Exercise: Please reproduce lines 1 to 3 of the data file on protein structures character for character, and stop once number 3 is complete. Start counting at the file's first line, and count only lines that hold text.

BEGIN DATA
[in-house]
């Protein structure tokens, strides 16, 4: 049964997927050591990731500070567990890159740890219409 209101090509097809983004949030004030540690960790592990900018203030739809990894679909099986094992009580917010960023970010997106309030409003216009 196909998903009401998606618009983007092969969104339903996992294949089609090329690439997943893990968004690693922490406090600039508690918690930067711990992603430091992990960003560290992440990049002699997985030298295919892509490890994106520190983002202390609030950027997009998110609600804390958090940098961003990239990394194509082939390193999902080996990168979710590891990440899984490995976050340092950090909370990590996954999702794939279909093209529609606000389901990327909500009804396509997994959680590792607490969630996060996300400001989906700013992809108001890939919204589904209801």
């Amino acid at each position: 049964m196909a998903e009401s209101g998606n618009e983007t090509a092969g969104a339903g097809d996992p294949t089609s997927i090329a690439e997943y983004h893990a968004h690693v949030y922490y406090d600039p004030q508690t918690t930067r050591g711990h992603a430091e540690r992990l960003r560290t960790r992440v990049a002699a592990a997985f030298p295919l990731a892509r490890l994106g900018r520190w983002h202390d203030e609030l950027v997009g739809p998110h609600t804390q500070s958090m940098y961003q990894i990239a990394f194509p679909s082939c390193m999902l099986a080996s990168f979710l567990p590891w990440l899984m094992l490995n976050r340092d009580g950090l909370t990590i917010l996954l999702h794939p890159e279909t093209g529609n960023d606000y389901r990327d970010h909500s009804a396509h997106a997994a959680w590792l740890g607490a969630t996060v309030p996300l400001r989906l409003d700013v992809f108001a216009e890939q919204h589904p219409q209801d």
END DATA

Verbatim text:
[in-house]
């Protein structure tokens, strides 16, 4: 049964997927050591990731500070567990890159740890219409 209101090509097809983004949030004030540690960790592990900018203030739809990894679909099986094992009580917010960023970010997106309030409003216009 196909998903009401998606618009983007092969969104339903996992294949089609090329690439997943893990968004690693922490406090600039508690918690930067711990992603430091992990960003560290992440990049002699997985030298295919892509490890994106520190983002202390609030950027997009998110609600804390958090940098961003990239990394194509082939390193999902080996990168979710590891990440899984490995976050340092950090909370990590996954999702794939279909093209529609606000389901990327909500009804396509997994959680590792607490969630996060996300400001989906700013992809108001890939919204589904209801």
């Amino acid at each position: 049964m196909a998903e009401s209101g998606n618009e983007t090509a092969g969104a339903g097809d996992p294949t089609s997927i090329a690439e997943y983004h893990a968004h690693v949030y922490y406090d600039p004030q508690t918690t930067r050591g711990h992603a430091e540690r992990l960003r560290t960790r992440v990049a002699a592990a997985f030298p295919l990731a892509r490890l994106g900018r520190w983002h202390d203030e609030l950027v997009g739809p998110h609600t804390q500070s958090m940098y961003q990894i990239a990394f194509p679909s082939c390193m999902l099986a080996s990168f979710l567990p590891w990440l899984m094992l490995n976050r340092d009580g950090l909370t990590i917010l996954l999702h794939p890159e279909t093209g529609n960023d606000y389901r990327d970010h909500s009804a396509h997106a997994a959680w590792l740890g607490a969630t996060v309030p996300l400001r989906l409003d700013v992809f108001a216009e890939q919204h589904p219409q209801d």